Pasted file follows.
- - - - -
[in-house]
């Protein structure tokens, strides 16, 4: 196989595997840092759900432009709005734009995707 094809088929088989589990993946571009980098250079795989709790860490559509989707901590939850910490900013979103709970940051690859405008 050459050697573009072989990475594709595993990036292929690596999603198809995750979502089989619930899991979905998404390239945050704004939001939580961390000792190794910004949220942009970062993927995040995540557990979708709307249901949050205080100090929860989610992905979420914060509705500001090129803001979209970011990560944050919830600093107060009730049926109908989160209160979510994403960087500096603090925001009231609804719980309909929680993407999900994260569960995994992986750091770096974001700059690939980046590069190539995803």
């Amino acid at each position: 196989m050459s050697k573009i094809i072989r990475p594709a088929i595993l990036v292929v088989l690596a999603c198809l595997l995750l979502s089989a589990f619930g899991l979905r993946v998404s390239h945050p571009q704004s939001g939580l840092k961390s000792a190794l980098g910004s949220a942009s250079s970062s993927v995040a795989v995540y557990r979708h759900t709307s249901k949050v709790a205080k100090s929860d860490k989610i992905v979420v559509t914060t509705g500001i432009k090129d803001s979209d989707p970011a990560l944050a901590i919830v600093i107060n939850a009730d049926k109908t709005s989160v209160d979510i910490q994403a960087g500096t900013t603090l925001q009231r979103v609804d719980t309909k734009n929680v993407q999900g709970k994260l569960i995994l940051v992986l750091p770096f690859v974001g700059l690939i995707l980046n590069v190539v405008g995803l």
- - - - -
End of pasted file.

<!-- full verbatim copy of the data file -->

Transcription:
[in-house]
């Protein structure tokens, strides 16, 4: 196989595997840092759900432009709005734009995707 094809088929088989589990993946571009980098250079795989709790860490559509989707901590939850910490900013979103709970940051690859405008 050459050697573009072989990475594709595993990036292929690596999603198809995750979502089989619930899991979905998404390239945050704004939001939580961390000792190794910004949220942009970062993927995040995540557990979708709307249901949050205080100090929860989610992905979420914060509705500001090129803001979209970011990560944050919830600093107060009730049926109908989160209160979510994403960087500096603090925001009231609804719980309909929680993407999900994260569960995994992986750091770096974001700059690939980046590069190539995803």
């Amino acid at each position: 196989m050459s050697k573009i094809i072989r990475p594709a088929i595993l990036v292929v088989l690596a999603c198809l595997l995750l979502s089989a589990f619930g899991l979905r993946v998404s390239h945050p571009q704004s939001g939580l840092k961390s000792a190794l980098g910004s949220a942009s250079s970062s993927v995040a795989v995540y557990r979708h759900t709307s249901k949050v709790a205080k100090s929860d860490k989610i992905v979420v559509t914060t509705g500001i432009k090129d803001s979209d989707p970011a990560l944050a901590i919830v600093i107060n939850a009730d049926k109908t709005s989160v209160d979510i910490q994403a960087g500096t900013t603090l925001q009231r979103v609804d719980t309909k734009n929680v993407q999900g709970k994260l569960i995994l940051v992986l750091p770096f690859v974001g700059l690939i995707l980046n590069v190539v405008g995803l």